As you’d expect, the requirements for opening a business account in China will be more thorough - so you’ll need to do some research.
The last important thing you’ll need to open your new bank account is your initial deposit. This is usually around 10-20 CNY (approx. $1.50 - $3 USD).
However, it may be more or less, so perhaps take a little extra cash along with you to the bank with you just in case.
There are a huge number of local and international banks to choose from in China. Here are just a few of the best options for US expats:
- Bank of China
- China Construction Bank
- Industrial and Commercial Bank of China (ICBC)
All have large networks of branches and ATMs across the country, especially in large cities.
You can also check out international banks such as HSBC, Citibank and Standard Chartered. Or digital-only banks like Aibank (Baixin Bank), MYBank and We Bank.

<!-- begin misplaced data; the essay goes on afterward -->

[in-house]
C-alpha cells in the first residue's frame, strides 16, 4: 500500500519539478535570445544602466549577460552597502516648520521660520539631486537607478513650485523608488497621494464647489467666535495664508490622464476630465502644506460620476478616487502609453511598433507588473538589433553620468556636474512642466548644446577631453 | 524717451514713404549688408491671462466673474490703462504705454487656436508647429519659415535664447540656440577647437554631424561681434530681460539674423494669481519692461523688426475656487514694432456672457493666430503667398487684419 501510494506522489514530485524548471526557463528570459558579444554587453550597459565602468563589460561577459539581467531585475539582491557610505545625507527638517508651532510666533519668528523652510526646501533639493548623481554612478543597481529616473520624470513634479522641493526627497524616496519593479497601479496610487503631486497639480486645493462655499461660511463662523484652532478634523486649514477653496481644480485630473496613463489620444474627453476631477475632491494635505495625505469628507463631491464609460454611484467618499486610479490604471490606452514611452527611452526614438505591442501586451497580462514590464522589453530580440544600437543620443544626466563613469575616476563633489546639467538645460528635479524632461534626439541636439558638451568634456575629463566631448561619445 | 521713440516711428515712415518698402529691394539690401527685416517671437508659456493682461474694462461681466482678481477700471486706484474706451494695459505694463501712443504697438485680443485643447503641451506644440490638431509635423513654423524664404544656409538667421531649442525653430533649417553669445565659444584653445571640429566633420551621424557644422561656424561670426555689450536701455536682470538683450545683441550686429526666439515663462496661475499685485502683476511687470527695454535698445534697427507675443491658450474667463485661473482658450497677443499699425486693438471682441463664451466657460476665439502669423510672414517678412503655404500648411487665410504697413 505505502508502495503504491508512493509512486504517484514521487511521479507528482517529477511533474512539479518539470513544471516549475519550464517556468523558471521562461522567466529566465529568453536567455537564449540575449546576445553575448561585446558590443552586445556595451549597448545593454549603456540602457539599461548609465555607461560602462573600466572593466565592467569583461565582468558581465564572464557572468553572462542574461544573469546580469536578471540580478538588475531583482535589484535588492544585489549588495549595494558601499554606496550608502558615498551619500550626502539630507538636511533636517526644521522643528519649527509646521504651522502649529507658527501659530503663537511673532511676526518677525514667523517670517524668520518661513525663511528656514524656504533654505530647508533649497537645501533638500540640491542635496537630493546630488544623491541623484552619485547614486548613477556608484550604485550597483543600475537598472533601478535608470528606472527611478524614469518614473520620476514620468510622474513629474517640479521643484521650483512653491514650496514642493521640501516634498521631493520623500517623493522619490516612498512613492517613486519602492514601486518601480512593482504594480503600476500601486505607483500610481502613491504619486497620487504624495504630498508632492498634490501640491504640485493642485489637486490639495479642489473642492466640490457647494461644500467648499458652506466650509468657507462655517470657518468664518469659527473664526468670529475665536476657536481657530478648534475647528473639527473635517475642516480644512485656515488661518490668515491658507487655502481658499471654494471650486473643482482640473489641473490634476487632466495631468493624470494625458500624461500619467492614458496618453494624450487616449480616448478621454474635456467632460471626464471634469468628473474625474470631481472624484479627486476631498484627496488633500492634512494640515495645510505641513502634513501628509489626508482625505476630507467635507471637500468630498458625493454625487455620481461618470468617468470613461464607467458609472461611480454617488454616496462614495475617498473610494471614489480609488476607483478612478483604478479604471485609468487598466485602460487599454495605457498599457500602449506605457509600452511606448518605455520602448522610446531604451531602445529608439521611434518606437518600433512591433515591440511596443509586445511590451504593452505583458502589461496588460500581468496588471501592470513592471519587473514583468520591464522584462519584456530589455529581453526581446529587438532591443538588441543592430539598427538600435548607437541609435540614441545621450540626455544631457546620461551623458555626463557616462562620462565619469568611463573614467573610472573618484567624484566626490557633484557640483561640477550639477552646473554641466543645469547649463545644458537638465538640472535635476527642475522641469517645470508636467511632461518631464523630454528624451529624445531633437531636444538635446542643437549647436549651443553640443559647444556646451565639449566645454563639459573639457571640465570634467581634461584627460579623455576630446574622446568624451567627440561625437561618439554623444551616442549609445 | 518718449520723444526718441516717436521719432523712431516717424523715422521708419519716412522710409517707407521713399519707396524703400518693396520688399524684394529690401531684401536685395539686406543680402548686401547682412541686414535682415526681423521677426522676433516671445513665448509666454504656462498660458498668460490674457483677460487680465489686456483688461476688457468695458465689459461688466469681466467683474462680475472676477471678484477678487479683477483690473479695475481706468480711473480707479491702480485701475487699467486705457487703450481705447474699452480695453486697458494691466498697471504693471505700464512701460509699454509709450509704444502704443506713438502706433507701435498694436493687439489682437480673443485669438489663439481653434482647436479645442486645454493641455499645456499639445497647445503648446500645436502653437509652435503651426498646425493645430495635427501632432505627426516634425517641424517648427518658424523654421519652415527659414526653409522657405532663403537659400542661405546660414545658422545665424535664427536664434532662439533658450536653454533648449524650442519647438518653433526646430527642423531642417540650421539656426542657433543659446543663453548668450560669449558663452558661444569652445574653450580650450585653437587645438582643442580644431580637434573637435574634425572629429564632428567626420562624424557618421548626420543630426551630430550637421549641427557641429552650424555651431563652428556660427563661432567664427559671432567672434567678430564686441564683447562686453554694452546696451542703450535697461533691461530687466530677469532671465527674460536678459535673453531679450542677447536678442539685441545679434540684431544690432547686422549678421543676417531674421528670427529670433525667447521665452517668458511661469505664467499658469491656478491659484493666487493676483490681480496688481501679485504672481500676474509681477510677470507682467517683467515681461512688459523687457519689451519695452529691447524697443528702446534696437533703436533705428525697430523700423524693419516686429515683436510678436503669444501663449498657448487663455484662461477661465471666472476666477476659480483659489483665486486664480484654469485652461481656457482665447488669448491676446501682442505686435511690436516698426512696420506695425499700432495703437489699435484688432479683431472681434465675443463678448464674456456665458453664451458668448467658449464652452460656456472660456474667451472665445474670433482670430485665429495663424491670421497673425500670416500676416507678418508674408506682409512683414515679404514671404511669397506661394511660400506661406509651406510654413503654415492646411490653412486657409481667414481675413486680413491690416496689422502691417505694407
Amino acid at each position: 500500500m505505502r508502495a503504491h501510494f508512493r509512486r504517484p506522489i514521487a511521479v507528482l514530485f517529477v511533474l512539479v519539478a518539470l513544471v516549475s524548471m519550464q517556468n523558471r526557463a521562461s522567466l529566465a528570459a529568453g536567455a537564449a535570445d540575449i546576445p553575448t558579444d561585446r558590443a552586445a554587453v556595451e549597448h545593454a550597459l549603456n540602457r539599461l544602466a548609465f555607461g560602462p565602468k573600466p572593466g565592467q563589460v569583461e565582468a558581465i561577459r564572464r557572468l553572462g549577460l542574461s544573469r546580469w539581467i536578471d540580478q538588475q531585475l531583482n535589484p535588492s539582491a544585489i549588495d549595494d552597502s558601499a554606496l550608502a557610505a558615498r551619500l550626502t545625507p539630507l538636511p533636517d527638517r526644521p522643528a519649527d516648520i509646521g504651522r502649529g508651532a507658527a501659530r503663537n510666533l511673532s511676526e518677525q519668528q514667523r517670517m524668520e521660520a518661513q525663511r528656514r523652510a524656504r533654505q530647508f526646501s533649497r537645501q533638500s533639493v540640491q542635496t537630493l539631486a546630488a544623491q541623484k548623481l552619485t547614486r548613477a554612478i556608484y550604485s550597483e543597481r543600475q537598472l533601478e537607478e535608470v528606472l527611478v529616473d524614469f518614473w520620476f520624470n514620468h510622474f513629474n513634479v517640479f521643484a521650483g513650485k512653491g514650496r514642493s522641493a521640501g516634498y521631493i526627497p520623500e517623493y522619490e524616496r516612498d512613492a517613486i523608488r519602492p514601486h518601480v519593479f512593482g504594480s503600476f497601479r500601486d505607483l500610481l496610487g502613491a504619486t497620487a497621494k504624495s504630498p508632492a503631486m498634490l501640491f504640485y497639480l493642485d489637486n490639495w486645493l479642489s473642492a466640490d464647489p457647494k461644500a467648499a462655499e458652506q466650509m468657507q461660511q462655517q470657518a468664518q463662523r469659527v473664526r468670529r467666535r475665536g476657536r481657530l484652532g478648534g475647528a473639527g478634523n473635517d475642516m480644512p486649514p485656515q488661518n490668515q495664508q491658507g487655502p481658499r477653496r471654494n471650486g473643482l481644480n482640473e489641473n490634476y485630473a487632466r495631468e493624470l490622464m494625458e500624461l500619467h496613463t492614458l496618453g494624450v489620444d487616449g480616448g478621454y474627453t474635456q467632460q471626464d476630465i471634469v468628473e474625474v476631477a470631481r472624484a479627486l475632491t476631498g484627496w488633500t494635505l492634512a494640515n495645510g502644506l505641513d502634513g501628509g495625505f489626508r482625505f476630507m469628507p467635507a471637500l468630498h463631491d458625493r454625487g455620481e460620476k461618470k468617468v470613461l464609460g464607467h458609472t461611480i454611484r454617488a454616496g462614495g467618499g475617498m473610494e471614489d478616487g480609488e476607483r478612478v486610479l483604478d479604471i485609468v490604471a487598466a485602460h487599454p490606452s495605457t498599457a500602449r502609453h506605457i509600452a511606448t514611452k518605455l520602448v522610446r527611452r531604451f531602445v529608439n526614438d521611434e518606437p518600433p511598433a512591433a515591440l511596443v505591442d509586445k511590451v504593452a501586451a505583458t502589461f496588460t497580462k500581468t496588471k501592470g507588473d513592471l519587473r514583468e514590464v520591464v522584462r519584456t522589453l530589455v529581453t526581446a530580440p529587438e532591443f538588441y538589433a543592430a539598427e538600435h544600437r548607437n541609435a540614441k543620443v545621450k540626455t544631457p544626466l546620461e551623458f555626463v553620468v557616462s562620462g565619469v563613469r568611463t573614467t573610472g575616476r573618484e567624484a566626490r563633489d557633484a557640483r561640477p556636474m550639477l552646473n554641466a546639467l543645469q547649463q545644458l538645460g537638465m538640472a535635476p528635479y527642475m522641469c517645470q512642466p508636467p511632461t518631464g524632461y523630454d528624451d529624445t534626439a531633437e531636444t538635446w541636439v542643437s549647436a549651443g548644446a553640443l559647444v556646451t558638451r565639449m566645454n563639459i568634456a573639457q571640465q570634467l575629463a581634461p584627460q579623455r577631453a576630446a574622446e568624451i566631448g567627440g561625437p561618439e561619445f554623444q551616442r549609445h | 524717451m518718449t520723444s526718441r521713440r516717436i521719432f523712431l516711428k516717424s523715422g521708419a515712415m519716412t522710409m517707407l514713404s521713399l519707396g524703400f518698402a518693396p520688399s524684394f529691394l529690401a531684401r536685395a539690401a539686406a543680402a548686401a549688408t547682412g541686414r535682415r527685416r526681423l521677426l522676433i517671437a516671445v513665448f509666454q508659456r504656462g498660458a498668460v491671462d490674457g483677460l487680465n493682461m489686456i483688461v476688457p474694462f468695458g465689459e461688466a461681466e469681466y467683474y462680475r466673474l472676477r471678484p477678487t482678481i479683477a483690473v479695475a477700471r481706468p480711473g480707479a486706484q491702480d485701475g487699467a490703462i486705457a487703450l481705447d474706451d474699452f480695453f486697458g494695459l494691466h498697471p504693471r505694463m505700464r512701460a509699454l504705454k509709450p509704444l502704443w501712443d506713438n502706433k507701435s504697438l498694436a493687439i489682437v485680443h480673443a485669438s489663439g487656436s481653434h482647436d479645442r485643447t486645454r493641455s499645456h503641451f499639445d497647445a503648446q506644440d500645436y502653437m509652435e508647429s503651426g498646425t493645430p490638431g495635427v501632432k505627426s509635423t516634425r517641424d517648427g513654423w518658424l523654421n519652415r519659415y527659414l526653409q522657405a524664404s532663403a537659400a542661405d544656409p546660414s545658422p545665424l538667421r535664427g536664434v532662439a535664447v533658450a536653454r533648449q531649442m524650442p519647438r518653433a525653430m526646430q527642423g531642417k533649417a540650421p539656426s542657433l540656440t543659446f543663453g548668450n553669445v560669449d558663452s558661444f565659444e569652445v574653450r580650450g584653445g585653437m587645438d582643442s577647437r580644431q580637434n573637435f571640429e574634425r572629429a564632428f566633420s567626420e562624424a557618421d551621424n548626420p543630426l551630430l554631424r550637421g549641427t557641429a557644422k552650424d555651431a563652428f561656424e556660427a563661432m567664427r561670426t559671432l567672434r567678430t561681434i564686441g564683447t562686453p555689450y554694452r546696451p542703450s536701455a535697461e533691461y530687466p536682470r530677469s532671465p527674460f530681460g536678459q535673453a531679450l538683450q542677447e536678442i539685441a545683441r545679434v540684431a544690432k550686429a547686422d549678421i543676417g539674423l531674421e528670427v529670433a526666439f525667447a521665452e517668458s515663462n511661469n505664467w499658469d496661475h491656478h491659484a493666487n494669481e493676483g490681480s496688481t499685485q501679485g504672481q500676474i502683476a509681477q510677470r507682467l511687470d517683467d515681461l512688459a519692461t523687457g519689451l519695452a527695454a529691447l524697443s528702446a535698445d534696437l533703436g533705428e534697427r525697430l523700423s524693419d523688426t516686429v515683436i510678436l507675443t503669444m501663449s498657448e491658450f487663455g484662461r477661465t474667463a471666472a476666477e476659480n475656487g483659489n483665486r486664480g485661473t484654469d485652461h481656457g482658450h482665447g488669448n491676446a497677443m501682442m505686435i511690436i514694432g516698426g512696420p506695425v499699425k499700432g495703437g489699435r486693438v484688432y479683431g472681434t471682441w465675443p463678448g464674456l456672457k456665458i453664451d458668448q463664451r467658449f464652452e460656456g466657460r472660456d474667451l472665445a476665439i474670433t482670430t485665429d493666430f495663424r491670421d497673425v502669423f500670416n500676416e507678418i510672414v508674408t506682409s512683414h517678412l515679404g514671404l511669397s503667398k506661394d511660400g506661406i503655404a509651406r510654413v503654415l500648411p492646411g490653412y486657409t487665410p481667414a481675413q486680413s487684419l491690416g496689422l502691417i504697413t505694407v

If you’re researching bank account options before your move, it’s useful to know that some Chinese banks also have branches in the US.
As you’d expect from one of the world’s biggest banks, you’ll find Bank of China branches in major US cities such as New York, Los Angeles and Chicago.
And where there isn’t a Bank of China, there are other Chinese banks. For example, there’s no Bank of China in San Francisco, but there are a number of Industrial and Commercial Bank of China (ICBC) branches there.
In the US, you can open an account with a Bank of China branch in just the same way you would an ordinary checking account at any US bank.
But in China itself, you’ll need to visit a branch of Bank of China to open an account.
You’ll need to take your documents and completed application form to the information desk, take a ticket and wait for your number to be called. You’ll sign the required documents, pay in your initial deposit and receive your new account details and debit card.